Between the two ring seals 35 and 36 there is a pressure-medium-free space to which a leakage bore is connected. The leakage bore is separated from the atmosphere by means of the sealing ring 40. By means of said leakage bore it is possible to check the sealing condition of the two ring seals.
In an unpressurized condition, the pressure differential valve is in the illustrated position of FIG. 1. Upon a certain pressure (charge-over pressure) being reached, the piston 5 is moved against the force of the compression spring 7 up to its stop 20. In doing so, the valve closure member 10 reaches the valve seat 3 and interrupts the communication between the inlet 4 and the outlet 30. On the outlet side, the pressure now remains constant until the inlet pressure overcomes the differential pressure as determined by the valve spring. With the pressure further increasing, the pressure difference remains constant between the inlet and outlet with the piston 5 remaining in its position at the stop 20. The valve closure member 10 rapidly opens and closes in succession, accordingly assuming a breathing condition.
During the so-called breathing operation, vibration-induced noises are prevented due to the fact that the two springs 14 and 11 are arranged behind each other as well as due to the fact that the valve closure member 10 is stopped in a damped manner and guided in the axial and radial directions.
Upon a pressure reduction on the inlet side, the piston 5 at first remains in its previously adopted position for example against the stop 20. Pressure reduction is brought about by the pressure medium flowing past the overflow gasket 32, and resupplied to the inlet 4 through the transverse bore 33. At approximately, but somewhat below the change-over pressure due to friction losses in the seals, the compression spring 7 displaces the piston 5 against the taper 34, thus releasing the valve member 10 from the valve seat 3.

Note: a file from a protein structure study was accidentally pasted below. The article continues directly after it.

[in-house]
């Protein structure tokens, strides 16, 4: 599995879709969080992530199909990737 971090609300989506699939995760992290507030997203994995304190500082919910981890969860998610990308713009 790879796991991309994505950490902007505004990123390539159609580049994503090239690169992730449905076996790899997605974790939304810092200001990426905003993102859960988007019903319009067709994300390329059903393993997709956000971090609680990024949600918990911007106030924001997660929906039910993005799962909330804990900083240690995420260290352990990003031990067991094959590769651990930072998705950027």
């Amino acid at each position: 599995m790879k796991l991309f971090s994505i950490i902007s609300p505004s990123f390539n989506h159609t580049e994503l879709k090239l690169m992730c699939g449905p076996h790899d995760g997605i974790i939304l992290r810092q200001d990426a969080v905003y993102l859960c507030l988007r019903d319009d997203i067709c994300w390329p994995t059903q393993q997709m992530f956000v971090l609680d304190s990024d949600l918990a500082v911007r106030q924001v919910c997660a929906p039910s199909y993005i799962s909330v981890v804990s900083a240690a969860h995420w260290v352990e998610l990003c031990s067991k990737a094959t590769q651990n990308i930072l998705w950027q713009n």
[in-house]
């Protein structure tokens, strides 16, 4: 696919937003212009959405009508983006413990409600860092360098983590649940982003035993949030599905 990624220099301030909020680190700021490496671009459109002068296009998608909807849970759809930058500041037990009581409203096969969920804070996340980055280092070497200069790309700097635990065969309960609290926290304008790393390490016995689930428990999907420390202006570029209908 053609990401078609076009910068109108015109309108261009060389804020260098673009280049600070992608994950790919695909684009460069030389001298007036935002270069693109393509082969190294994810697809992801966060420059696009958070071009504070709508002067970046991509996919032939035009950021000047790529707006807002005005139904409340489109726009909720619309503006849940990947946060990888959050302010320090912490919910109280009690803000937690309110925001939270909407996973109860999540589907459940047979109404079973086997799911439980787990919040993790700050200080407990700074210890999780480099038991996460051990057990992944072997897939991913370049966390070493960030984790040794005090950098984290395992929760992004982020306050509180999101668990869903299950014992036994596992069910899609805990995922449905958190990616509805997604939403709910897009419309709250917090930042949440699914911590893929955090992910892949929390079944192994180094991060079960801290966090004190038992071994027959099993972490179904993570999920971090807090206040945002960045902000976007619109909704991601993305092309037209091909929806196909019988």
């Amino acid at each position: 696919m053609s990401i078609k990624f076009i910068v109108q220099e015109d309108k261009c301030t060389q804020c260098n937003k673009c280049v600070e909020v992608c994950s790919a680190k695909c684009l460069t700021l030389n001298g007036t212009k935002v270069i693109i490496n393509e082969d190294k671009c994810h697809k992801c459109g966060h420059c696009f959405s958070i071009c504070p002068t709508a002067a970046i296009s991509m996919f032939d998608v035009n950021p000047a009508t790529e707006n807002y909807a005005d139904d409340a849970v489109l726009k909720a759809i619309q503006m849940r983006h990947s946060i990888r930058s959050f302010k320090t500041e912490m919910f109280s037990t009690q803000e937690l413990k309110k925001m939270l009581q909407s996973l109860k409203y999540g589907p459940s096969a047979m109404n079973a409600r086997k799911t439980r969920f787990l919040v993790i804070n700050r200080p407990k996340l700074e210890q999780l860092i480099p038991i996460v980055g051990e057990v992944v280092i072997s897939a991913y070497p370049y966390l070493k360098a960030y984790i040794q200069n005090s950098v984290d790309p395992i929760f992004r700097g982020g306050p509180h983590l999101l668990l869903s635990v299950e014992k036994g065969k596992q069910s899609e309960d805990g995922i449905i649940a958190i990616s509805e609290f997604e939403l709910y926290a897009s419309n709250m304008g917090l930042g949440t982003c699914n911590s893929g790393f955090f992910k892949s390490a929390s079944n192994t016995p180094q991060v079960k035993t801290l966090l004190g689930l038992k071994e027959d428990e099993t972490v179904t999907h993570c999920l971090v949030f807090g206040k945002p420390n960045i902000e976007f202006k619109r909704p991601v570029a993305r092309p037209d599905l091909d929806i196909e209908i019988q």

FIG. 2 shows in detail a ball-spring arrangement of a pressure differential valve similar to FIG. 1. The insert 18 which is arranged fast with the housing has an annularly surrounding stop 2 projecting into the central bore. Resting against one side of the stop 2 is the valve seat 3 which, in the known way, is sealed in a pressure-tight manner with the insert 18. The other end of the valve seat 3 is provided with a flange having a sealing surface 15. The flange and sealing surface project axially beyond the stop 2 into the central bore.
The piston 5 and the bowl-type spring retainer 6 arranged around the end of piston pointing toward the inlet are provided displaceably in the central bore of the housing. The piston 5 is designed as a differential piston and has a larger pressure application surface at its end which points toward the outlet, not shown in FIG. 2, than at its end which points toward the inlet. The bowl-type spring retainer 6 has a shoulder on its outer edge. The shoulder centers and secures the compression spring 7 on the outside, which compression spring 7 is supported at the bowl-type spring retainer 6, on the one hand, and at the insert 18, on the other hand. A bore 8 is provided at the bottom of the bowl-type spring retainer 6. Radially outward directed slots 9 are provided at the circumference of the said bore 8. The bore 8 has a smaller diameter than the ball-shaped valve closure member 10. A spring guiding pin 25 is affixed in the piston 5 which is designed as a hollow cylinder. The attachment of the guide pin is such that the passage of pressure medium is not affected. The end of said spring guiding pin 25 which points toward the inlet 4 and the valve closure member 10 is in the shape of a tappet 24 having a reduced diameter and a rounded end. The valve spring 11 is supported at the shoulder formed at the point of transition between the pin 25 and tappet 24. The other end of the valve spring 11 acts on the valve closure member 10.